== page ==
Bear with me, this relates to writing, though that may not be apparent to begin with.
Consider this: we are all broken, in some way.
Our parents, whether they be loving, caring and close, remote, aloof and detached or even downright abusive, are all of them imperfect.
Good old Mum and Dad have their faults. They never did a degree or even an apprenticeship in parenting.
If you’re as old as me (early fifties) then they went into the parenting gig untrained, unprepared and virtually blind.
Thus it follows that they made mistakes. I know I did, and some pretty big ones, too.
One of the common mistakes we make as parents is to overdo our role. Man, is it ever hard not to.
We struggle with ourselves when it comes to releasing our little charges into the world to fend for themselves and some parents never seem to get around to it.
Those that don’t cause an untold amount of damage to their kids, long-term mental problems that dog their children for the rest of their lives.
There’s an old analogy that likens our children to a spring held in our clenched fist.
If we never let it go, it never becomes worth anything, as a spring’s biggest asset is its ability to catch and release energy, something it is useless for if it is always compressed.
If we suddenly open our hand, the thing flies off in a random and unguided direction, open to all sorts of danger wherever it may land.
The best way to let that spring go is in a gradual process of release; it then sits in our hand and is free to be itself, without us losing contact with it.
The message should be clear, we have to let our children go gently and over a long period of time, slowly releasing the guiding hand and hoping for the best.
No matter how good a job our parents did, though, one thing remains.
An ingrained and instinctive ear for guidance.
We grew up being told what to do, learning how to live. When we became adults that guidance ceased at some point. At least it should have, unless our parents have deep emotional issues of some kind.
It left behind it an inbuilt desire for guidance, though; despite the fact that we are, as adults, free agents and only answerable to those to whom we may swear fealty of some kind.
Our employers, our partners or spouses, so many different areas of life where we have some kind of accountability.
Thus we have to keep an audit of our actions and take responsibility for our decisions.
In doing this, we all developed an entity inside us, the little voice in our ear that tells us when what we’re about to do, or indeed have done, is wrong.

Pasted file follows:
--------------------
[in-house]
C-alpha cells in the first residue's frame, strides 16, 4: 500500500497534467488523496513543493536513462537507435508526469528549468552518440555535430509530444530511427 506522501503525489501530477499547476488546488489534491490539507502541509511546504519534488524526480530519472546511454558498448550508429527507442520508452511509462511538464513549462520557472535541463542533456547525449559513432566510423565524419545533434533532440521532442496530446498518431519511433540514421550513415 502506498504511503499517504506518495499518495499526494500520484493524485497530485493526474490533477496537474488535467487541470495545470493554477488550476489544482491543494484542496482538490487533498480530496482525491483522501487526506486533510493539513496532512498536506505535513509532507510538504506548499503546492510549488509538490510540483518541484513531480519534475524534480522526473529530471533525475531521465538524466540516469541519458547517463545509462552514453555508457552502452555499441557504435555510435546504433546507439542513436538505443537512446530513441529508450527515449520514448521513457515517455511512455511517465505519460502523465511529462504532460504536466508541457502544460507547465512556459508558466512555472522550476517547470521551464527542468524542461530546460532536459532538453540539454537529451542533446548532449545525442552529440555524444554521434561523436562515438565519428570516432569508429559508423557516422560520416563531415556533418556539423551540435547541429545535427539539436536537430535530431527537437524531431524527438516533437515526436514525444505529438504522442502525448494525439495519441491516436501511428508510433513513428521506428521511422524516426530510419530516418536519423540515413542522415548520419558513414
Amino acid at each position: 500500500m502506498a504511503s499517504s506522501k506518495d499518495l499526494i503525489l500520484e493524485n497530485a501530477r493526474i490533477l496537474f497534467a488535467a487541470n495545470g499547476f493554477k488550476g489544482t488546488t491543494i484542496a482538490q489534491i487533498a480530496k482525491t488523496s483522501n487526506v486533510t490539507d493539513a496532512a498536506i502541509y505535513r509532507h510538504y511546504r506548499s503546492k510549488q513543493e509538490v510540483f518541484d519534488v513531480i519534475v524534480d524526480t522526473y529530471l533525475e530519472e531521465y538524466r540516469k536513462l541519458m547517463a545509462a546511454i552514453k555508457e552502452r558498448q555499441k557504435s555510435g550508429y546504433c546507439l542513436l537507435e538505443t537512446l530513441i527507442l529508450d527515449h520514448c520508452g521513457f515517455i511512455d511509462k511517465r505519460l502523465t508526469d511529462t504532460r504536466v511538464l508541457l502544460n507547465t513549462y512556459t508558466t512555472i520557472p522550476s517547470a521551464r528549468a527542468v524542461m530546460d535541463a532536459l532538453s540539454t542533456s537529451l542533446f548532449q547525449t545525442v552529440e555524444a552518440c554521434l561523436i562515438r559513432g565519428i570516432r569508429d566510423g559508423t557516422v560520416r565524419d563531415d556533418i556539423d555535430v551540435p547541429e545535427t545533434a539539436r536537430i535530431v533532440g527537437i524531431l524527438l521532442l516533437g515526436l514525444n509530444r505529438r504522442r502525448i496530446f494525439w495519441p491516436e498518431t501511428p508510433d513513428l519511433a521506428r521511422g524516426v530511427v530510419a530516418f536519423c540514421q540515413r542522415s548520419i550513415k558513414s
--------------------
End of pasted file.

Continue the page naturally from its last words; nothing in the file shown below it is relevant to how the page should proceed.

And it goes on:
Yes, our conscience. A handy device indeed, for most of us. It’s what stops us from simply hopping over the fence and shooting the neighbors dog when it won’t stop its damned barking. It’s also what stops us from shooting our neighbor when he won’t shut his damned dog up.
For writing and any other type of artistic endeavor, however, it can become an enemy.
Our conscience has a potential ally, you see, one affected very deeply by our childhood and our life experiences; our self-confidence.
When these two decide to shack up together, our creative efforts can be strangled in the crib, so to speak.
My author friend told me that finishing a book involves learning to ignore that little voice inside you that says to you that what you’re writing is, in his words, ‘a bunch of crap’.
My little voice has always had a nice, loud tone and a sympathetic ear, for most of my life.
It has only been in the last few years that I have learned how to distinguish between my conscience when it is working alone, as intended, and when its got its best friend self-confidence with it.
In my musical career, I was driven by that voice, telling me that I wasn’t good enough; “Look, that guy can do that and you can’t, there’s yet another drummer you’re not as good as; man, they’re everywhere!”
As I bent myself to the task of learning my craft, that little voice never ran out of examples of people who were better than me.
If you read my previous post, you’ll understand that no one I played with ever directly told me that I was any good; usually just pointing out where I was lacking, which only exacerbated the issue.
However, a few years ago I noticed that the people my little voice was pointing to as examples of why I wasn’t good enough were professional drummers of world fame, who had been playing since childhood and who now played for hours every day.
I don’t play for hours every day and I’m not a career musician.
That’s when I realized that the little voice was, in fact, a git. A lousy little exaggerator who had put me through hell for years for no good reason whatsoever.
I’m not complaining that I can play at a professional level, mind you. I enjoy it immensely.
However, when I chose to take up writing, I was determined that the little voice was having no say in whether what I wrote was any good or not.
I have no regrets in that regard.
There are endless sources of criticism available to us as writers today, both good and bad.
Beta readers, proofreaders, critics and blog followers.
We should use those to the full. Listen to every word of criticism and commendation that we get, even if it seems hurtful sometimes. Analyze the criticism, reflect on it and, if it is fitting, work on improving in that area.
The interactive community we are all a part of is a good source of input and guidance, with careful use it can yield us good results.
Don’t listen to that little voice, though.
He is, indeed, a git.